Hilde Overbergh’s work is powered by a fascination for our surroundings and how we perceive them. In ensembles of small and medium-sized canvases she strips spaces and objects down to their basic elements: lines, volumes, proportions, shades of colour… Personal imagination and physical reality are not strictly distinct worlds, but merge directly into one another. Space is here not depicted as something fixed, but, on the contrary…[is]influenced by the act of perception itself. This spatial effect is increased even more by the variety of materials that Overbergh uses…[and by] the arrangement of the works in relation to each other. Images never exist in their own right in this colourful and ambiguous world, but arise only as an interaction between what is going on inside and outside the picture frame... When Overbergh searches for a new concept of our surroundings she finds it in the realisation that space is only created by the capacity to remain open to new connections. This ability to expand is just as important as the framing itself. And that makes Overbergh’s work physically palpable: this ability lies in our own gaze. (Marnix Rummens)
In his recent work Hans Everaert is more occupied with the underlying, with the structure of the image itself. The spatial composition appears, still expressive at first, with clear references to (again) architecture, but also to landscapes and to organic forms and networks with rhizome- and neurone-like connections and structures. Later, as in his most recent paintings, he worked more towards the plane, instead of the space: the perspective, which was so important in his earlier works, slowly disappears. A certain ‘blur’ occurs, a mixing of background and foreground, amplified by the use of pale, ‘contaminated’ colours.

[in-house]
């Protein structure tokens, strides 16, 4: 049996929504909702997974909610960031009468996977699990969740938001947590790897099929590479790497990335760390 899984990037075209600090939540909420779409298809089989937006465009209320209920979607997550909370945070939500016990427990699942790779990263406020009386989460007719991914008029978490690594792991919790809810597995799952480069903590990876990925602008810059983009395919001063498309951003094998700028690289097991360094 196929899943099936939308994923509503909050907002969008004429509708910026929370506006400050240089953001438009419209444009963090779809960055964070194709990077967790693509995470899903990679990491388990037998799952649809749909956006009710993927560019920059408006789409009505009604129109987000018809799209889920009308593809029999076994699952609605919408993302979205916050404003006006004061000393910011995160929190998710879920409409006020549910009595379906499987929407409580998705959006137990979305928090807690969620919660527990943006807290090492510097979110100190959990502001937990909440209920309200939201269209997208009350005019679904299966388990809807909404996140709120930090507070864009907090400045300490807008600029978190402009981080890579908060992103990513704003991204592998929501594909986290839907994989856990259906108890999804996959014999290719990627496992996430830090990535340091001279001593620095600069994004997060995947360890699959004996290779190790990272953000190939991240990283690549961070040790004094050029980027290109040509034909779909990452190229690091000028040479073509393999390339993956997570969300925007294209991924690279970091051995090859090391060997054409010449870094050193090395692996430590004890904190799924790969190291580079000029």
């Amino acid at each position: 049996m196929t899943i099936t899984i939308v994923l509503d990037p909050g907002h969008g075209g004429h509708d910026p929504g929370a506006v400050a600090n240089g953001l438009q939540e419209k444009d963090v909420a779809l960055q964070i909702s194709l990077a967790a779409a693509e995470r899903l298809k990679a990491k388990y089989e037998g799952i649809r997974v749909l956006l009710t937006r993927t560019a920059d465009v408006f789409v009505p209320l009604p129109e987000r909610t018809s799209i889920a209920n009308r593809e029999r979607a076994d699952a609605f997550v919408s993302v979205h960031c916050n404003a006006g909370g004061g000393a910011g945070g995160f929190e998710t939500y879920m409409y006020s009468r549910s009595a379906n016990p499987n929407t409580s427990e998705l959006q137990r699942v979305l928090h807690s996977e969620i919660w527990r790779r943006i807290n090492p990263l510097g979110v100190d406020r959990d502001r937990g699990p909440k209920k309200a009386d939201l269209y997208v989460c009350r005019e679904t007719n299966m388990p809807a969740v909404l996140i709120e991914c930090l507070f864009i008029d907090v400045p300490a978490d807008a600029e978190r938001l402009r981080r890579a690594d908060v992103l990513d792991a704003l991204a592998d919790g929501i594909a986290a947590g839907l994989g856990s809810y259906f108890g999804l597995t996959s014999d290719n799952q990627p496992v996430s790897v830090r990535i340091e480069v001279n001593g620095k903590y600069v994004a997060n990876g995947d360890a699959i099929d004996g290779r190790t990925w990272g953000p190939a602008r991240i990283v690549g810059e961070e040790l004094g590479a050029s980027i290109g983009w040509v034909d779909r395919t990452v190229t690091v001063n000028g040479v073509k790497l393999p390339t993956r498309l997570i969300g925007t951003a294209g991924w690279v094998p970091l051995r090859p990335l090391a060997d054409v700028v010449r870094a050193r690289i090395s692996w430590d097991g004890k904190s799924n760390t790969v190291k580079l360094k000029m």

Everaert constructs his works with oil, acrylic and spray paint in a completely intuitive manner; he creates an image for the image itself, without any figurative reference or anecdote. This makes the viewer inclined to ‘fill in’ the image for himself, to look for starting points. Abstracting as it may be, one is taken back to ‘images from memory’ (the artist as well as the viewer), such as a boardwalk, a floor, a room, a wall, a landscape, even a swamp. Consequently, I dare to speak of an intuitive abstraction: Everaert has a reservoir of images in his head that he totally deconstructs, dismantles and fragments, in an attempt to abandon the tiniest trace of the anecdotal, in search of perfect abstraction. Not the white or the black square - that would be totally superfluous or obsolete - but a living abstraction, that sizzles and vibrates. These paintings show a changing rhythm of straight and slanting lines, of planes, hints and colours: a rhythm that seems to be derived from music. One can smell (the paint) and hear (the images): there is a noise to all of it - and it is exactly that noise that Everaert is aiming for. (Marc Ruyters)